E3's a ton of fun, but it's all all about what's new and upcoming. Let's take a break and reminisce on some retro gaming goodness. Of course, you can also feel free to check out all my E3 coverage, too.

After recently locating my old SNES cartridge of NBA Jam (1993-arcades, 1994-SNES), it was pretty obvious that I'd need to try it out. I've never been a huge sports fan, but I have very fond memories of this game's outrageous take on basketball action.

My earliest memories of this game actually are from Aurelio's Pizza, a great pizza joint in the south suburbs of Chicago. They have a small arcade area that used to have a rotating selection of classic cabinets including Mortal KombatDonkey Kong, Jr.; Cruisin' USA; and, of course, NBA Jam. These days, it's mainly a selection of impossible-to-win machines with cheap prizes, but in the early 1990s, arcades still held an important place in the gaming landscape.

When the game was ported to home consoles one year later in 1994, I managed to get my hands on a copy, and I remember feeling like I'd really brought that arcade magic home. It was well-known that developer Midway had programmed lots of secrets and easter eggs in the game, but having only occasionally access to the game gave them an almost mystical quality--the stuff of playground legend. At home, though, it was possible to trade codes and secrets with your friends to actually access many of the game's hidden treasures--including Slick Willy himself, former president Bill Clinton.

This image from http://wherethecamerasat.wordpress.com/

Aside from the secret characters, limiting the standard teams to two star players allowed the developers to use realistic photos of each player, a revolutionary change of pace for gamers used to tiny, digitized faces employed by other sports games of the time. Much like Donkey Kong Country's use of pre-rendered CGI graphics turned into sprites, it a distinctly "ahead of its time" feel.

Immediately upon starting a match (of course, playing as the Chicago Bulls), I was reminded just how tight and fun the controls are even today. Sure, basketball games like NBA 2K14 might have the most amazing ball physics and advanced analog control; but, for my money, it doesn't get much better than moment-to-moment action of NBA Jam. Players move quickly and responsively, and the simple (but elegant) controls make it easy to jump in but reward those who learn the nuances of timing jump shots, throwing elbows, and stealing a ball from an unsuspecting opponent.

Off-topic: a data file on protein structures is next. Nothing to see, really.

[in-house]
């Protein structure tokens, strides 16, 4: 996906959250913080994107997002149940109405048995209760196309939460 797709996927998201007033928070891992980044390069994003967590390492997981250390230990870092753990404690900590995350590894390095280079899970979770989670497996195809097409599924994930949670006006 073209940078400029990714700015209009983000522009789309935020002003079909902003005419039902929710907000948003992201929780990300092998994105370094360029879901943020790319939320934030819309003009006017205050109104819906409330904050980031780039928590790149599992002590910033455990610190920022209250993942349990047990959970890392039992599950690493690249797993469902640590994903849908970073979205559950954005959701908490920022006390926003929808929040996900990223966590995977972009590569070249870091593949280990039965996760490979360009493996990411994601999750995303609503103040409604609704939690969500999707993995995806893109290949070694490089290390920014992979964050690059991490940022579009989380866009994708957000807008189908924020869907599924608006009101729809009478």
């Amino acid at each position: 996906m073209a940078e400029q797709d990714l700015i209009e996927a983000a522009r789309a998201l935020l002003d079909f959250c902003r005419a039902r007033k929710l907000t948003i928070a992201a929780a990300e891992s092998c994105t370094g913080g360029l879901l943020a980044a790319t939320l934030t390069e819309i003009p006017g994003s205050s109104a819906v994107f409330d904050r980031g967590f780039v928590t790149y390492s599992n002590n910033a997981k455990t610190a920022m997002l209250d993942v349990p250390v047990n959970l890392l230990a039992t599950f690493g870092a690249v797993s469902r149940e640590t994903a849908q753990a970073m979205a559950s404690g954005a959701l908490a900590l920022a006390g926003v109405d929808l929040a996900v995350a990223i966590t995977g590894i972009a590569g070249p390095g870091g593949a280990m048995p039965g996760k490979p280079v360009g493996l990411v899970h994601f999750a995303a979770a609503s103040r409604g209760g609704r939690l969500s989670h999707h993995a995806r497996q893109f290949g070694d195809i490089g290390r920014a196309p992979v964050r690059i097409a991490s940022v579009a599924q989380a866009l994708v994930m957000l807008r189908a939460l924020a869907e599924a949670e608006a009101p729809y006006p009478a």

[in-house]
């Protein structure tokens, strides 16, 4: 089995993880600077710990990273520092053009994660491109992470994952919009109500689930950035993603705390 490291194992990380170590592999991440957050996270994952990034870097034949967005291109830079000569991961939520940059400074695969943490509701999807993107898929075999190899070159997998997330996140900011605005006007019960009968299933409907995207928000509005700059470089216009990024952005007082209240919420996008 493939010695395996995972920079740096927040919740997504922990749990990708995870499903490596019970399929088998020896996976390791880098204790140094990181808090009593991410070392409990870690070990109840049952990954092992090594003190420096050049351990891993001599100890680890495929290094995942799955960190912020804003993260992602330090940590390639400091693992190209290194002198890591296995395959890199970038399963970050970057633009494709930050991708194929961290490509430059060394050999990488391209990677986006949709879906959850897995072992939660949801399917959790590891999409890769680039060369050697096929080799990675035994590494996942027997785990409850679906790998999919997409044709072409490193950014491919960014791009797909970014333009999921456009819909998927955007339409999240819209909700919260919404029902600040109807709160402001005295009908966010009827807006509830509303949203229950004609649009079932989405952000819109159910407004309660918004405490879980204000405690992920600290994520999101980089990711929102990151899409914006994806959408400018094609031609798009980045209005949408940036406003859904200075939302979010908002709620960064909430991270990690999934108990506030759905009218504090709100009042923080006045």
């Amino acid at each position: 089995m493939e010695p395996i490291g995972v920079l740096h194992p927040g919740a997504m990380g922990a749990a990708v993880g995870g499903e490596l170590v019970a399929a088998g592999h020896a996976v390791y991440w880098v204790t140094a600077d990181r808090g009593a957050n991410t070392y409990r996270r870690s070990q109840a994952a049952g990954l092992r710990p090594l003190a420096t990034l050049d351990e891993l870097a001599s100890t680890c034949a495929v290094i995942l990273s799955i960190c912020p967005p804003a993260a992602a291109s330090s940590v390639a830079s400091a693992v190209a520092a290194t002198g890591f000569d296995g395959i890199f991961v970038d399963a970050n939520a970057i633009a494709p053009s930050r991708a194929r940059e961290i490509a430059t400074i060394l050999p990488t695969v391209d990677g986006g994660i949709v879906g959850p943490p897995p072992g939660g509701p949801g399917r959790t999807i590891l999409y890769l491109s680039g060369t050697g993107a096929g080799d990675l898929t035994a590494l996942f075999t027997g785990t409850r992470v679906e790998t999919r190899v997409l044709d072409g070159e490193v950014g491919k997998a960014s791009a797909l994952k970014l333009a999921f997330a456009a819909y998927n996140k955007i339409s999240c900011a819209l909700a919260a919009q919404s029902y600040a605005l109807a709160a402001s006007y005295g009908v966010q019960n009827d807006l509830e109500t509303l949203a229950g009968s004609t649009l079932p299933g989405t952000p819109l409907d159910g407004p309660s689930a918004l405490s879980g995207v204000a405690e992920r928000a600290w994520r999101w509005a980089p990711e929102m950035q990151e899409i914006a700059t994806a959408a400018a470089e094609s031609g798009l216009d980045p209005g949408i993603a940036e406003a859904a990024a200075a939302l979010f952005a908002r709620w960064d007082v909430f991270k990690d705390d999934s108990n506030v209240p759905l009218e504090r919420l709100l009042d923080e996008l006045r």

Most exciting of all, NBA Jam offers the unique ability to get into "on fire" mode by getting three consecutive shots in a row without the opposing players scoring any baskets. Doing so increases your ability to make a shot and literally lights the net on fire. This mechanic still feels like such a signature element of the game because it adds an extra layer of depth to the competition: sure, it's great to win a game, but getting "on fire" streaks adds an element of style and challenge. It's the perfect way to show your friend that you're truly dominating the court. Just like the "crown" system in the recent Super Mario 3D World on Wii U, it doesn't necessarily add anything to the outcome (okay, it affects the game a little more directly), but it's a simple way to put bragging rights directly in the game.

While passing, stealing, dribbling and jump shots were all well and good, NBA Jam really set it sights on exploring the artistry of the dunk. Not content to let simple layups and basic slam dunks rule the day, Midway created a whole host of completely ridiculous (and gravity-defying) slam dunk styles that included helicopters, flips, huge leaps, and even glass-shattering effects that kept matches interesting for nearly everyone playing (or even those merely watching). These would be randomized, so there was always an incentive to keep trying for more dunks to see just how crazy things would get the next time you got a clear path to the hoop.

To keep the action fast and furious, the game smartly balanced the four-quarter system employed by the NBA, but kept each quarter to three minutes. This gave each match enough time for competitors to have a gain and lose a few leads, but it was short enough that it never felt like an overwhelming commitment. Of course this was a carryover from the arcade, but it still felt like the right amount of time even for an at-home affair.

For me, playing old games like this evokes a special kind of nostalgia but also serves as a reference point for gaming's past. Yes, graphics have moved on in so many ways, but it's amazing to be reminded of just how much talented game designers were advancing the medium within the limitations of much simpler consoles. Retro-styled games have had a major renaissance over the past years, especially among the indie scene, but there's nothing quite like going back to play actual old games on the original hardware. 

Be sure to share your memories of NBA Jam in the comments section below!